Do Not Ship Biologicals, Chemicals, or Radioactive Materials Without Reading This Page First
You should be aware that shipping research materials within the United States and Internationally has become a highly regulated process.
The shipping of hazardous materials can pose a serious danger to human health, property and the environment if the materials are improperly packaged and labeled and release their contents during transportation. For example, an incorrect package can be easily crushed and the containers broken resulting in liquid or solids leaking from the package contaminating handlers and anything in the area. The legal, regulatory, and clean-up costs can be in the tens of thousands of $$. The US Department of Transportation and the Federal Aviation Administration can and has imposed large fines ($$$$) and possible jail time for persons who knowingly or unknowingly violate these regulations.
Bottom line: Contact Tufts Environmental Health and Safety and ask for advice on shipping chemicals and biologicals.
Tufts University does not operate a centralized shipping service on any of its campuses. Hence, each employee is responsible for packaging, shipping, and documenting hazardous materials shipments. Please see the Tufts University Policy on Transporting Research Samples for more information.
International shipping regulations vary widely from country to country. Tufts University EHS is not expert in the specific shipping regulations for all foreign countries. Also, some goods may require an export license, such as CITES (fish and wildlife) material, some pesticides, and materials that are controlled under anti-terrorism and warfare laws. The 4 US agencies which may require an import/export permit are: USDA, CDC, Department of Commerce, and Fish & Wildlife.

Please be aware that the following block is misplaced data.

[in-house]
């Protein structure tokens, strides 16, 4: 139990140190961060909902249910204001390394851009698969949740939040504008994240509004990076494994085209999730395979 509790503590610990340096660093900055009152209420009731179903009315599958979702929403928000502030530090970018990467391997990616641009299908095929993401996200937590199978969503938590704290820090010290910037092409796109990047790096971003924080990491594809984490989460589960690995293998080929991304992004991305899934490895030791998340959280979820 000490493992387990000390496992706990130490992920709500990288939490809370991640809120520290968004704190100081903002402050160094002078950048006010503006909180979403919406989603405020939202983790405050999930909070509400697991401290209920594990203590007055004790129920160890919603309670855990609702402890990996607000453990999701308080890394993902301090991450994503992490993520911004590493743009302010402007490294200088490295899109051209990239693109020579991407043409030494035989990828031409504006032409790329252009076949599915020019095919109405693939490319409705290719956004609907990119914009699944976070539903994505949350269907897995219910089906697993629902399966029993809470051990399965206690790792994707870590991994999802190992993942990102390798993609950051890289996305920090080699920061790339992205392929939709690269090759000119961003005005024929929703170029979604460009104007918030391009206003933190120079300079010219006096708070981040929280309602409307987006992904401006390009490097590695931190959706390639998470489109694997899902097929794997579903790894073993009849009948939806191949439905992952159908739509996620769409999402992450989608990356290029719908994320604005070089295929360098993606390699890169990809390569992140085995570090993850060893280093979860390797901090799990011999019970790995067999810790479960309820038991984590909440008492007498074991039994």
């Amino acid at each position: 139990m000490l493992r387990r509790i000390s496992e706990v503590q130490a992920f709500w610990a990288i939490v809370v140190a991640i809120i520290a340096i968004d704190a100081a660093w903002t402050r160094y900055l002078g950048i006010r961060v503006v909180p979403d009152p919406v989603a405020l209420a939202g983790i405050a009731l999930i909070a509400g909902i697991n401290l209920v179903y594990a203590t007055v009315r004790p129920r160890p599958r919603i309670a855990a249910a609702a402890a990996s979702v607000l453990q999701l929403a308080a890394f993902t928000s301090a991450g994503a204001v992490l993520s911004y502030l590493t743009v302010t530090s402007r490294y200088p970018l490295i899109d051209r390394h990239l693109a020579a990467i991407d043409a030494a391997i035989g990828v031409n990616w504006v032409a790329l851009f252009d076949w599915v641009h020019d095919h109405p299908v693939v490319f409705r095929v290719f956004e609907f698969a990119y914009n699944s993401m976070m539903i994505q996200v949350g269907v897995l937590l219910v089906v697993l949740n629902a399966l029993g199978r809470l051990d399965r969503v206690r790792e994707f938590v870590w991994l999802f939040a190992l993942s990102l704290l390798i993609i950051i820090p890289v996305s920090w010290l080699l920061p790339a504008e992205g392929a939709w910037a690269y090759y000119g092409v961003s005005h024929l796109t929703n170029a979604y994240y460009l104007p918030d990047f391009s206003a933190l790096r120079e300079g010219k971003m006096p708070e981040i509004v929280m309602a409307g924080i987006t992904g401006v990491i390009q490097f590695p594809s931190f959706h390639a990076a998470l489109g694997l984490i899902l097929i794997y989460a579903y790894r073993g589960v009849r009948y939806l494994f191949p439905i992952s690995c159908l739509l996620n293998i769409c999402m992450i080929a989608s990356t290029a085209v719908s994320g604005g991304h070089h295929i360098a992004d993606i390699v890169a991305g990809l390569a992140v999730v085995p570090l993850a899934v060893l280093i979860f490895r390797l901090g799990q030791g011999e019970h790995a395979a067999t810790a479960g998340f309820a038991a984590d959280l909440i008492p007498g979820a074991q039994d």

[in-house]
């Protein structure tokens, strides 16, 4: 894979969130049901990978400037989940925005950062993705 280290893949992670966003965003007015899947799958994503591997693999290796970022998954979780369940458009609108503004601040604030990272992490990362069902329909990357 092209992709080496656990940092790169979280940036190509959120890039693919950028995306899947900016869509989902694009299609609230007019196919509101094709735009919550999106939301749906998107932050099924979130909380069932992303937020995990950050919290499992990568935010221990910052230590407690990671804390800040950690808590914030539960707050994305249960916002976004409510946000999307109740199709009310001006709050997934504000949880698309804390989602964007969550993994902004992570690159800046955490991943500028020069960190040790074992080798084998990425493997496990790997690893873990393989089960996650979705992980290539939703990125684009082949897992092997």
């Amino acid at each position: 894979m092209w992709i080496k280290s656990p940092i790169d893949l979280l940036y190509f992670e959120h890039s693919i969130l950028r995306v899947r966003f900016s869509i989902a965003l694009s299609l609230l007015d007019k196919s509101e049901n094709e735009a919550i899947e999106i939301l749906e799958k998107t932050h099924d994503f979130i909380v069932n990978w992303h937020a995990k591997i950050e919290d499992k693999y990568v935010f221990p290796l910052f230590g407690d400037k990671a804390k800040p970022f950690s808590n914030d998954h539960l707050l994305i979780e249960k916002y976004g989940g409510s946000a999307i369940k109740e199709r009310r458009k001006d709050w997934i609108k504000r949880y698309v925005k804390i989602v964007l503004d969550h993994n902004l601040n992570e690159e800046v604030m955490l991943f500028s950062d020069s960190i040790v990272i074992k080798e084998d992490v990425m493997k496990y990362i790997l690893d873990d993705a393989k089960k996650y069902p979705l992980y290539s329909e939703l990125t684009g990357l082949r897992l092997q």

The license/permitting requirements will depend upon the following criteria:
Nature of the material
Country of origin
Country of destination
Each of these factors will affect which regulatory agencies are concerned with the consignment and consequently what licenses and/or documents will be required.
The Office of the Vice Provost for Research oversees Tufts University’s Export Control Program. They have created several resources in order to facilitate community education regarding these regulations. Please review the following:
Utilizing one of these vendors will cost between $300-$500 for a domestic shipment and $750-$1,100 for an international shipment which includes the vendor completing various permits, licenses and custom’s paperwork.
If you wish to proceed to ship the package yourself, have the recipient of the shipment check for any necessary import permits needed in order to bring materials into the destination country. Each country has specific requirements. If appropriate paperwork is not received by the customs official in the destination country, the material will not be allowed entrance. In some instances, the customs office may contact you and the paperwork will be rushed and in other cases the package will be destroyed. Therefore, it is highly imperative to work out paperwork requirements before sending the package to an international location. A good starting point to determine US export/import requirements is to contact the National Center for Import/Export (NCIE) at 301-851-3300.